Gamma-Rays from 26Al radioactivity have become a tracer of massive stars in our Galaxy, as these shed nucleosynthesis products through Wolf-Rayet winds and supernovae. With a radioactive-decay time scale of 1 Myr, ejecta from many stars and supernovae are generally superimposed. Thus, 26Al gamma-rays reflect current nucleosynthesis from massive stars in our Galaxy, and is seen from regions distributed along the plane of the Galaxy and its spiral arms.
Early INTEGRAL / SPI high-resolution spectroscopy had exploited the global signal from the inner-Galaxy's bright ridge. The 26Al gamma-ray line (E = 1809 keV) had been found to be rather narrow and in agreement with a standard moderately-turbulent ISM around typical massive-star groups. Also, encouraged by 26Al line gamma-ray energy shifts from the inner Galaxy, which were recognized and compatible with large-scale Galactic rotation, the 26Al flux was interpreted as a global Galactic quantity. Using model yields and the standard IMF, it is converted into a measurement of the current core-collapse supernova rate in our Galaxy of 1.9±1.1 supernovae per century.
Now the exposure along the Galactic plane becomes sufficient for spatially-resolved spectroscopy in the 26Al line, the signal exceeds 5σ significance in 20-degree wide bins along the bright parts of the Galactic plane. The flux in the bright inner-Galaxy ridge is determined as 2.9±0.2 *10-4 ph cm-2 s-1rad-1, and a small (~1.3 ±0.2) asymmetry favoring the fourth quadrant is indicated. The systematic shifts of line centroids from large-scale Galactic rotation are now clearly established, their detailed comparisons with expected Doppler shifts from (uncertain and model-dependent) large-scale motions in the inner Galaxy with its bar are under investigation. The line appears to be narrow with ISM velocities within the 100-km s-1 range in all samples, except for a hint of increased velocity spread towards the Aquila region. The latitudinal scale height of 26Al gamma-rays is ~130 pc and significantly exceeds the thickness of the Galactic disk in molecular gas. For the Cygnus region, a sufficently-accurate stellar census has been derived in recent years. Employing the spatial resolution of the SPI gamma-ray telescope, the 26Al flux attributed to Cygnus complex of massive stars is discriminated against the large-scale Galactic-disk emission as 3.9 ±1.1 *10-5 ph cm-2 s-1, with the Cygnus OB2 association as dominating source. This allows for a more detailed consistency check of observed flux against nucleosynthesis models for massive stars and their supernovae.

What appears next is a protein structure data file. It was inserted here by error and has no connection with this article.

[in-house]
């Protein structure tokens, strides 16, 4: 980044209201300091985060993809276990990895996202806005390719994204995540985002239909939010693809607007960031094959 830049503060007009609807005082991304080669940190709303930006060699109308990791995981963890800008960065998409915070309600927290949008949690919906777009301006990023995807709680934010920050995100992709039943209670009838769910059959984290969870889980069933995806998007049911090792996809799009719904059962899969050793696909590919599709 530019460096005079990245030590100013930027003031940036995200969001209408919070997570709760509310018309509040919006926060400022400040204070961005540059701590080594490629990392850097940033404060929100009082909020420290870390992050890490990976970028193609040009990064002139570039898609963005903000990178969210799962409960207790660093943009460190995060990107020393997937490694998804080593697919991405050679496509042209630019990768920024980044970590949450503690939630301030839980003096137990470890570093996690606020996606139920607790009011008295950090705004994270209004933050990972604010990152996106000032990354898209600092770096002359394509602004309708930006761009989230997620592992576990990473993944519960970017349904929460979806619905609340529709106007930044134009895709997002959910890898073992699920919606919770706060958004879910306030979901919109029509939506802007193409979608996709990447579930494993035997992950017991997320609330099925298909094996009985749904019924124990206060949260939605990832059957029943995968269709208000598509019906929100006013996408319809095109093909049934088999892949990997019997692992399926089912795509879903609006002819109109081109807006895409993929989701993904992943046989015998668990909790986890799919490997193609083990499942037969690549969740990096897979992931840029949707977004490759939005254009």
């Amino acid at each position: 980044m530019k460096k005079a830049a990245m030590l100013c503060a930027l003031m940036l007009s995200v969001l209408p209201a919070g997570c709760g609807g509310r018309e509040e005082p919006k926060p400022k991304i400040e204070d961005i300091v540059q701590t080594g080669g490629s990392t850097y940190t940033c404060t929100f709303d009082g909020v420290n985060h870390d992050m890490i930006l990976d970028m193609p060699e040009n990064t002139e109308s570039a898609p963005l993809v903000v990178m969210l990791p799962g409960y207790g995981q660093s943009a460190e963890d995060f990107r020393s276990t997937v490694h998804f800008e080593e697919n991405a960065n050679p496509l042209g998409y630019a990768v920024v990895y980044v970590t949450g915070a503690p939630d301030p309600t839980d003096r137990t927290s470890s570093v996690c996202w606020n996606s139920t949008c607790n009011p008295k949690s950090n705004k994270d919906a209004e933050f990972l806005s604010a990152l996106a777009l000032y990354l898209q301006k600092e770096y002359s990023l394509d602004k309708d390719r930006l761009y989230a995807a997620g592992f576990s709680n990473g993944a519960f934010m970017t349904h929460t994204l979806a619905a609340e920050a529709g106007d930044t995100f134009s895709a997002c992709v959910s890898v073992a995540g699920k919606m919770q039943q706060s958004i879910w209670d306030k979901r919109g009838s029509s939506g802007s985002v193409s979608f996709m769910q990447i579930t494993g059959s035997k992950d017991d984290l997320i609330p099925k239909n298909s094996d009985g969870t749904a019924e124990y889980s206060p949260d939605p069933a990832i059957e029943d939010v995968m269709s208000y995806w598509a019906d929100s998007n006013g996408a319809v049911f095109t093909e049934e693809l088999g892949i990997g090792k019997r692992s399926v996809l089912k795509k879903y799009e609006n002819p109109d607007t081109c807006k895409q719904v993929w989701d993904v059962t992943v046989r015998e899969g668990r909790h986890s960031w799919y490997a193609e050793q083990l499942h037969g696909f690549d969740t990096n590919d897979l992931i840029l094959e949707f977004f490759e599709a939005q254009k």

W. Wang et al.: "Spectral and intensity variations of Galactic 26Al emission", A&A 496, 713 - 724 (2009)
P. Martin et al.: "The gamma-ray line emission of the Cygnus region from INTEGRAL/SPI observations", A&A (in press) (2009)
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